“The way hospital provider fees are accounted in the state budget has created a serious problem,” Suthers said in a statement. “If this situation is not addressed soon, important state programs will be cut that negatively impact Colorado Springs and every other local community in Colorado. Transportation funding, in particular, will continue to suffer. Based on my experience, I believe that some form of a hospital provider enterprise could be designed to be constitutional under state law.”
The legal review has been bouncing around the inboxes of those involved in the healthcare and business community since it came out before noon today.
“This isn’t about politics. It’s about what is best for moving Colorado forward, honoring TABOR and ensuring we can support the education and infrastructure we need to stay competitive,” says Kelly Brough, president and CEO, Denver Metro Chamber of Commerce. “We’re encouraged by this latest legal memo and will continue to advocate for creating a hospital provider fee enterprise fund.”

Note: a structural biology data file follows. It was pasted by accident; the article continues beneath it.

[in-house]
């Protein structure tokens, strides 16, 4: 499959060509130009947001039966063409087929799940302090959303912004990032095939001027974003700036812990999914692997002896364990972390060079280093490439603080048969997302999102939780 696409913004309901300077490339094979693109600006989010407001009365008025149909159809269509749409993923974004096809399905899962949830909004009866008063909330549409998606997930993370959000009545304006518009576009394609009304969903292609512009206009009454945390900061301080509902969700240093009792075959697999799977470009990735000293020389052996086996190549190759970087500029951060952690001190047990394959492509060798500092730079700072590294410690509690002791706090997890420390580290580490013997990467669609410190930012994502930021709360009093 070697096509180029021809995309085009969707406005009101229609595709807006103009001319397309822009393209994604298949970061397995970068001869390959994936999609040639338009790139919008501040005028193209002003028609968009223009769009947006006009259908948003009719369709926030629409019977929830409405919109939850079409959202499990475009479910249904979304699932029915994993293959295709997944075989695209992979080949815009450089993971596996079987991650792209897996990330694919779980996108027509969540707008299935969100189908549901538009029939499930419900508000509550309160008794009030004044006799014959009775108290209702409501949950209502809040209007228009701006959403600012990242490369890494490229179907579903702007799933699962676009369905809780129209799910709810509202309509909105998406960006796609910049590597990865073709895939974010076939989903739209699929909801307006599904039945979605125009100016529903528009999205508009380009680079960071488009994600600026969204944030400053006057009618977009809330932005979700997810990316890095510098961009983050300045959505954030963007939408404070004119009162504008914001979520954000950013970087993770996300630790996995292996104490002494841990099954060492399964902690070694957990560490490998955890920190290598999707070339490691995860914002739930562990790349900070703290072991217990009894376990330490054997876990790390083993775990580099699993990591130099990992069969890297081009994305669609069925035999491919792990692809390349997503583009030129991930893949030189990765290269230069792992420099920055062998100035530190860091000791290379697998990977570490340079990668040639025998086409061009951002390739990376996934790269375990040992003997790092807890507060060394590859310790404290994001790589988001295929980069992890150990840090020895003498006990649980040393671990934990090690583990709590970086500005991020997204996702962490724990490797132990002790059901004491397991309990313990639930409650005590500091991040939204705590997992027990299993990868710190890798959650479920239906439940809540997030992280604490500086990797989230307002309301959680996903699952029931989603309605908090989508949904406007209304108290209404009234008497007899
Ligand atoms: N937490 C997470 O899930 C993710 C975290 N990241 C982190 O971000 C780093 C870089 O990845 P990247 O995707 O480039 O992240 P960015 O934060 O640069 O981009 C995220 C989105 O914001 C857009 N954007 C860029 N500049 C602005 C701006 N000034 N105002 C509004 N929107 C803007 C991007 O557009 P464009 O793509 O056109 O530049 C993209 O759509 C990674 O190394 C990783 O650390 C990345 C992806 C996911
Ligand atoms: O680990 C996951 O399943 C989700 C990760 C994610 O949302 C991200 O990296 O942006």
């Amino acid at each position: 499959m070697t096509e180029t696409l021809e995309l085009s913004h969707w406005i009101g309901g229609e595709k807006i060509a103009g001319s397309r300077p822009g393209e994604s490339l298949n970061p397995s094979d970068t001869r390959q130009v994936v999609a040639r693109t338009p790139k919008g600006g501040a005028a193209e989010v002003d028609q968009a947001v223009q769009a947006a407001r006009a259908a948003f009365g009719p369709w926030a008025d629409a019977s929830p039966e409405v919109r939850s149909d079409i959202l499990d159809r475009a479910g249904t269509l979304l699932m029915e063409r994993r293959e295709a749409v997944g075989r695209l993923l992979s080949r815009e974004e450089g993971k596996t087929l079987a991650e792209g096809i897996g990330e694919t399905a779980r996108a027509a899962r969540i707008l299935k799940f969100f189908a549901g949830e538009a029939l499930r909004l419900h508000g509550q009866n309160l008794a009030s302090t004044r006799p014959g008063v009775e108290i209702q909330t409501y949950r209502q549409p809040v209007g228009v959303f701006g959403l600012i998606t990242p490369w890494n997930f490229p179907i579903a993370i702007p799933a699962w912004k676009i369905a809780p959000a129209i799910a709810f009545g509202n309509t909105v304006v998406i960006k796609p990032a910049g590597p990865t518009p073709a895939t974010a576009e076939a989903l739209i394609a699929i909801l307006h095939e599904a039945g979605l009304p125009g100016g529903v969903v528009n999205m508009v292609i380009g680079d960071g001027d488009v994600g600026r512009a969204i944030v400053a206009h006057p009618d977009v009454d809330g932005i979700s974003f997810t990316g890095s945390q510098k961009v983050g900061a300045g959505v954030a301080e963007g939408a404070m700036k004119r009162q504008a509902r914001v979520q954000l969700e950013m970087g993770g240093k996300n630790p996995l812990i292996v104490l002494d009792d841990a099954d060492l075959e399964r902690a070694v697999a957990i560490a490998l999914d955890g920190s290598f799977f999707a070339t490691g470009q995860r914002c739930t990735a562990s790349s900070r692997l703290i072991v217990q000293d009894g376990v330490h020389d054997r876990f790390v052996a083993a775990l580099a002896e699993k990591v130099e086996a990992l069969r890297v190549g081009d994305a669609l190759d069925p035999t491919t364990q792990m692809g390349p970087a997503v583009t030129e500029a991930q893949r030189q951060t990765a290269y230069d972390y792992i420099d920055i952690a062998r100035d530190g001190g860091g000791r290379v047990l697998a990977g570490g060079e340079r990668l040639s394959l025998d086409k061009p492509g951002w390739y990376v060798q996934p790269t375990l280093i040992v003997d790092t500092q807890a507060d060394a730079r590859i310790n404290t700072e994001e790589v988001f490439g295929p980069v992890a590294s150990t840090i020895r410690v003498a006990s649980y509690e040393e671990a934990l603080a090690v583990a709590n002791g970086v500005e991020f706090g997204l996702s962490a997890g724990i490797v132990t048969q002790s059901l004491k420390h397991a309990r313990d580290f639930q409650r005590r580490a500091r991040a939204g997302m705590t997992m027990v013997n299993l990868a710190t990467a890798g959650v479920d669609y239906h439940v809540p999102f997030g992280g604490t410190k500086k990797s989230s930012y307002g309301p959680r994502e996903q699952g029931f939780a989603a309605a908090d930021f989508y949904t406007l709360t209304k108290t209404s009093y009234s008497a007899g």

Opposing the reclassification effort at the Capitol is the state chapter of Americans for Prosperity, the prime political arm of the billionaire industrialist Koch brothers.
“There are obviously a lot of legal opinions that are going to be floated out there coming down on one side and coming down on the other, and I think there’s two different questions: can it legally be allowed, and should it happen? And we look at it as if it’s an end-run around TABOR,” AFP’s Colorado field director Michael Fields told The Independent. “Regardless of what happens with the hospital provider fee quote-unquote ‘fix,’ it doesn’t really address some of the long-term structural budget issues that we’re going to have to deal with.”
In regard to that last statement, Hickenlooper might agree.
In his Jan. 14 State of the State speech Hickenlooper said about the issue: “If we can’t make this very reasonable change — like many already allowed under TABOR — then what choice do we have but to re-examine TABOR?”